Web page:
Hibernation mode shuts down your system after saving all of the open files to the storage drive. With hibernation mode, you can cut off the power supply to your computer for a week and, when you switch it on, be able to start off from where you were. However, this mode takes up some space on the storage drive by creating its own location called the hibernation file in order to save the open files. Depending on the size of your storage drive, the hibernation file can consume from several gigabytes of storage to quite an amount of space. If this is the first time you are hearing about this mode and you don’t use it, then you definitely don’t need it. You can deactivate it through the Command Prompt. However, deleting the hibernation file the common way will not help as Windows will simply create another one. To properly delete the hibernation file, access the Power User menu and then open Command Prompt in admin mode and then type the following command into the window:
powercfg.exe /hibernate off
Now that you have disabled hibernation mode, Windows should be able to do you a favour by deleting the hiberfil.sys file on its own when you complete deactivating the mode. If for some reason the file has not been deleted after deactivating the mode, then you can go ahead and delete the file by yourself, and Windows will not be able to create the file again. However, there are several disadvantages to deactivating hibernation, and among those is the inability to use fast startup on Windows 10. Although this may seem to be a loss, it actually isn’t as this feature has been reported to trigger boot issues.
2. Windows Temp Files
Folder Location: C:\Windows\Temp
These files are of no use beyond their initial purpose, hence the name ‘temporary.’ These are files and folders that contain information that was once used by the Windows system but is no longer needed. For instance, if you are to install an app, a temporary file is created for that app in order for it to be installed. After the installation has been completed successfully, that file is no longer of use but remains in the system. As a result, temporary files pile up and eat into your disk space. Obviously, deleting them will benefit your system a lot. Apart from getting rid of the temp files through Disk Cleanup, you can delete them by visiting the Temp folder directly and deleting the contents of it.
3. Recycle Bin
Everyone is familiar with the Recycle Bin as Windows has got its icon visible from the desktop. Every time you delete a file from Windows, it is sent to the Recycle Bin, which is not a usual folder but a place within your drive where the deleted files are kept before being permanently erased or restored. So, if you do not empty your Recycle Bin, there could be a large amount of data stored there, which will be taking up a lot of space on your drive.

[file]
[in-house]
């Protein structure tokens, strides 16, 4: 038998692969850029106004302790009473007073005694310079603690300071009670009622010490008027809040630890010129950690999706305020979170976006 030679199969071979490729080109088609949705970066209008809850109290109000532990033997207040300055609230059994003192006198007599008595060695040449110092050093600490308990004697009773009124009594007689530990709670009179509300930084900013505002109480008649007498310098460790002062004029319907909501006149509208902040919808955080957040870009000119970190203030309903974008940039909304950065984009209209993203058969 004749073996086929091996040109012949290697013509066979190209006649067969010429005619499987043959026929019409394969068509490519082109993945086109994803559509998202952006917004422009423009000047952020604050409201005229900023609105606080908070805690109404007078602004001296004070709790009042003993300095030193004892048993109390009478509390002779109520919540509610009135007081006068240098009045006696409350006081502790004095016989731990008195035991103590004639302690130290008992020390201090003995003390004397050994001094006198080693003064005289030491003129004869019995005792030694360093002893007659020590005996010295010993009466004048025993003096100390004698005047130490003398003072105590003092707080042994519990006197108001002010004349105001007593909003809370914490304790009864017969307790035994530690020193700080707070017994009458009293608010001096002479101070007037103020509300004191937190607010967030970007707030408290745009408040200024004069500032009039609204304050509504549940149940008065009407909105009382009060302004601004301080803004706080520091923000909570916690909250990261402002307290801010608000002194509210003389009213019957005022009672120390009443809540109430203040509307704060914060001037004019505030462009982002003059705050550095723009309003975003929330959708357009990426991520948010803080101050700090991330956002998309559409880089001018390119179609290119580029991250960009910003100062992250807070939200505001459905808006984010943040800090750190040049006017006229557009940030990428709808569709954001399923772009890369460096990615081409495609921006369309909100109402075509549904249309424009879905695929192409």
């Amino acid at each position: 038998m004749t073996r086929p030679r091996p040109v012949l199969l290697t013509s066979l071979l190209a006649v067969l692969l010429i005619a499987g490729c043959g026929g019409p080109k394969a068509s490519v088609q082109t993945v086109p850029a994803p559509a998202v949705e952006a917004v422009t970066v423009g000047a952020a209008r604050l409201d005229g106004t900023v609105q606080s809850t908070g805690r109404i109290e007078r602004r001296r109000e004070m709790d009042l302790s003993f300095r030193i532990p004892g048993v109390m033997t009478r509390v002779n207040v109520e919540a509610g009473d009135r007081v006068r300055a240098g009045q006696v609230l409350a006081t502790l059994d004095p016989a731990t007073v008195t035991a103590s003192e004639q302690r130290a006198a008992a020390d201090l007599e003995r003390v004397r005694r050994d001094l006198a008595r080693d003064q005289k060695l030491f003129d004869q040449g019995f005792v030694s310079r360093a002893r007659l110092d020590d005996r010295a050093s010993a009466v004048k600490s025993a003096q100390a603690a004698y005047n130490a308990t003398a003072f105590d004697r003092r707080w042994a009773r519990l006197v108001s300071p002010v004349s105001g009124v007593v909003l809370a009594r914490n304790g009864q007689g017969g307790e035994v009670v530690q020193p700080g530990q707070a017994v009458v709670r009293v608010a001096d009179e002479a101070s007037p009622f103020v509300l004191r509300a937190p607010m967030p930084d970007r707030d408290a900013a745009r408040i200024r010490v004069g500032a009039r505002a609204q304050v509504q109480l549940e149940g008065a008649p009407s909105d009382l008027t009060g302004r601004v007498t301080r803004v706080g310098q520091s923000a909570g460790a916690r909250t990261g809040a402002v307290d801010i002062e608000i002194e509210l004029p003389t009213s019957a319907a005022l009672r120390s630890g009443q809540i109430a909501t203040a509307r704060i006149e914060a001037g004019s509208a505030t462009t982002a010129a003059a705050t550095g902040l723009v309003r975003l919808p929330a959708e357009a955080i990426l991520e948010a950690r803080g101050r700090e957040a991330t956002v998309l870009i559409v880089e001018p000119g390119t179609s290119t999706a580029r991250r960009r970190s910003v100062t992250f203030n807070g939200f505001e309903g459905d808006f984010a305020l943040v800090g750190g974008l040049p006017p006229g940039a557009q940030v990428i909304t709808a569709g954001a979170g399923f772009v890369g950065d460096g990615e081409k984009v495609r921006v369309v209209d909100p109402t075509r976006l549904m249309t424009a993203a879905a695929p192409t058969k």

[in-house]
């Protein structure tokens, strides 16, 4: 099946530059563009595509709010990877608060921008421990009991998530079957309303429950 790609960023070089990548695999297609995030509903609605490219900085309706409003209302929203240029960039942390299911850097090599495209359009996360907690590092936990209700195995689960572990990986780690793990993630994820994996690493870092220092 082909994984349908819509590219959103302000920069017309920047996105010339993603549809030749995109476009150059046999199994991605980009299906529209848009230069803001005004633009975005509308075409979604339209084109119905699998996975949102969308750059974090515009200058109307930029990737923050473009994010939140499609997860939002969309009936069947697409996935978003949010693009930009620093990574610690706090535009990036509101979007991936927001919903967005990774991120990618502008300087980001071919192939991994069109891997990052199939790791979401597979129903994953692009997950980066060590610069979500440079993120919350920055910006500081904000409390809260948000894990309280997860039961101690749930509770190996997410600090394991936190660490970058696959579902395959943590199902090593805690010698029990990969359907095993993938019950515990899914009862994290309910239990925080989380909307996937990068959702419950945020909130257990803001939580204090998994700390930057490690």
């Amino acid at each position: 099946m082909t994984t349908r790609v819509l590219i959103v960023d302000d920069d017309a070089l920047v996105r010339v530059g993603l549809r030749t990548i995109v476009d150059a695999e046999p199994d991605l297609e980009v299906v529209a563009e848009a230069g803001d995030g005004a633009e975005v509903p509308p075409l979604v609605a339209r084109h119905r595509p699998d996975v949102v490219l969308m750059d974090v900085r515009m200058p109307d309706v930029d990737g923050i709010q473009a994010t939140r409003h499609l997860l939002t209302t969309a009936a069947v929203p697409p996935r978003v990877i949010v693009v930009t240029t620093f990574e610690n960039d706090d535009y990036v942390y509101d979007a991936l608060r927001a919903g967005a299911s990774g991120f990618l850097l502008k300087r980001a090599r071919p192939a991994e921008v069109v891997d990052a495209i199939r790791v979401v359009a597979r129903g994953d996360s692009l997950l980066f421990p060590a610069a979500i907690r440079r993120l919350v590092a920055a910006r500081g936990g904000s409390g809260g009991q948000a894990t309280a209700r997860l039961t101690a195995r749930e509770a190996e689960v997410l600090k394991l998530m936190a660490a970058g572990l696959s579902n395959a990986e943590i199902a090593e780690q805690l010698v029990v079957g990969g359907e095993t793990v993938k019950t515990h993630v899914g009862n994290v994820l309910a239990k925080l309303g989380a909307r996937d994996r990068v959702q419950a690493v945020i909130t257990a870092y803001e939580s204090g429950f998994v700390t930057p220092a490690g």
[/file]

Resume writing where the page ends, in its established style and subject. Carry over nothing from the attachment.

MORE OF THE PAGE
You can delete files from the Recycle Bin using the shortcut on the desktop. If for some reason you deleted the shortcut or it is not visible from your desktop, then you can access the bin by typing shell: RecycleBinFolder in File Explorer. You will then be able to see everything that you have previously deleted. Click on one item and then simultaneously press Ctrl and A to select everything within the folder. Once you have done so, press Shift + Delete to permanently erase the files. Note that if you wish to restore some of the files within the Recycle Bin, you can choose Restore and send them back to the location they were in before being deleted. Alternatively, on the ribbon above, you will see the following buttons: Empty Recycle Bin and Restore all items. You can use the first button to permanently delete everything from your Recycle Bin in one click, while the second option will restore all the files back to their previous locations. Moreover, you can alter the way the Recycle Bin operates by changing some of the settings. On the top ribbon, you can indicate the amount of storage that the Recycle Bin can hold.
4. Rempl Folder
Folder Location: C:\Program Files\rempl
The Rempl folder isn’t that large, but the amount of data that it can hold can be worth getting rid of. Just like a cash-strapped individual who will tell you every cent counts, one scrambling for storage space also believes in frugality. The Rempl folder contains a number of small files, and a number of related processes can be noticed on the Task Manager. The folder is linked to how Windows 10 updates are delivered, and its files make the process of updating your OS and its components more reliable. So, is it safe to delete this folder? Yes, absolutely, as there are no reported adverse impacts from doing so.
Folder Location: C:\Windows\LiveKernelReports
This is a directory where you can find quite a number of large files. The folder stores dump files that serve as continuous data logs kept by the computer. If the system starts misbehaving, you can start by sorting through these files to find the cause of the problem.
Any of the files that have the DMP extension can be safely deleted. However, Disk Cleanup is the best tool to use when erasing such kind of sensitive data as it helps to avoid messing up your system.